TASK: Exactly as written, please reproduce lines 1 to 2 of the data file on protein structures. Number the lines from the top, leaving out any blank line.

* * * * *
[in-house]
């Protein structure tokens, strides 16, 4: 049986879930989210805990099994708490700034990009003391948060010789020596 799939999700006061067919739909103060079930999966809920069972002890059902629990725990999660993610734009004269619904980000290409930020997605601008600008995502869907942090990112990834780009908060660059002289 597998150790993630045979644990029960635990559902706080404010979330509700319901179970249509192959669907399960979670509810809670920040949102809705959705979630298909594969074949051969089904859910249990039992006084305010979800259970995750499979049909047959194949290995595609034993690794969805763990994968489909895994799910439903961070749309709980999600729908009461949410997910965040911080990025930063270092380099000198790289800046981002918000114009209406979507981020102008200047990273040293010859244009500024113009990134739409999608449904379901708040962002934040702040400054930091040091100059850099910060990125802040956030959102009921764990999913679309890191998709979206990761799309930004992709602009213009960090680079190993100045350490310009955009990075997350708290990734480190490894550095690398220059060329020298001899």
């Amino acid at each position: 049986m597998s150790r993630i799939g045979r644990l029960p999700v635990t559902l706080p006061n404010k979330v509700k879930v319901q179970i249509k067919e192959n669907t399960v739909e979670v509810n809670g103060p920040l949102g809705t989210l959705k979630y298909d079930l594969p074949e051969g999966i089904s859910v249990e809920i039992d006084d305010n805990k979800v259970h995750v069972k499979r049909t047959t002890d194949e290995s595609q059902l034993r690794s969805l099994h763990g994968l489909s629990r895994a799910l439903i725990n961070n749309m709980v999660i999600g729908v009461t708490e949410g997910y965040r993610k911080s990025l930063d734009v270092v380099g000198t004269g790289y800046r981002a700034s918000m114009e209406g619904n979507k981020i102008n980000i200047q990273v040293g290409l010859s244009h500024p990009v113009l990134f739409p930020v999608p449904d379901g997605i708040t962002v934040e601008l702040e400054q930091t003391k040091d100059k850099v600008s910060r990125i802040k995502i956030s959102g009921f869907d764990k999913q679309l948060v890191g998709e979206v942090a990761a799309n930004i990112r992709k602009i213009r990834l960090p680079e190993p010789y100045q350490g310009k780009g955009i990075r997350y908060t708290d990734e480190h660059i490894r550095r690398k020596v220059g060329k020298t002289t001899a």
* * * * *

[in-house]
């Protein structure tokens, strides 16, 4: 049986879930989210805990099994708490700034990009003391948060010789020596 799939999700006061067919739909103060079930999966809920069972002890059902629990725990999660993610734009004269619904980000290409930020997605601008600008995502869907942090990112990834780009908060660059002289 597998150790993630045979644990029960635990559902706080404010979330509700319901179970249509192959669907399960979670509810809670920040949102809705959705979630298909594969074949051969089904859910249990039992006084305010979800259970995750499979049909047959194949290995595609034993690794969805763990994968489909895994799910439903961070749309709980999600729908009461949410997910965040911080990025930063270092380099000198790289800046981002918000114009209406979507981020102008200047990273040293010859244009500024113009990134739409999608449904379901708040962002934040702040400054930091040091100059850099910060990125802040956030959102009921764990999913679309890191998709979206990761799309930004992709602009213009960090680079190993100045350490310009955009990075997350708290990734480190490894550095690398220059060329020298001899």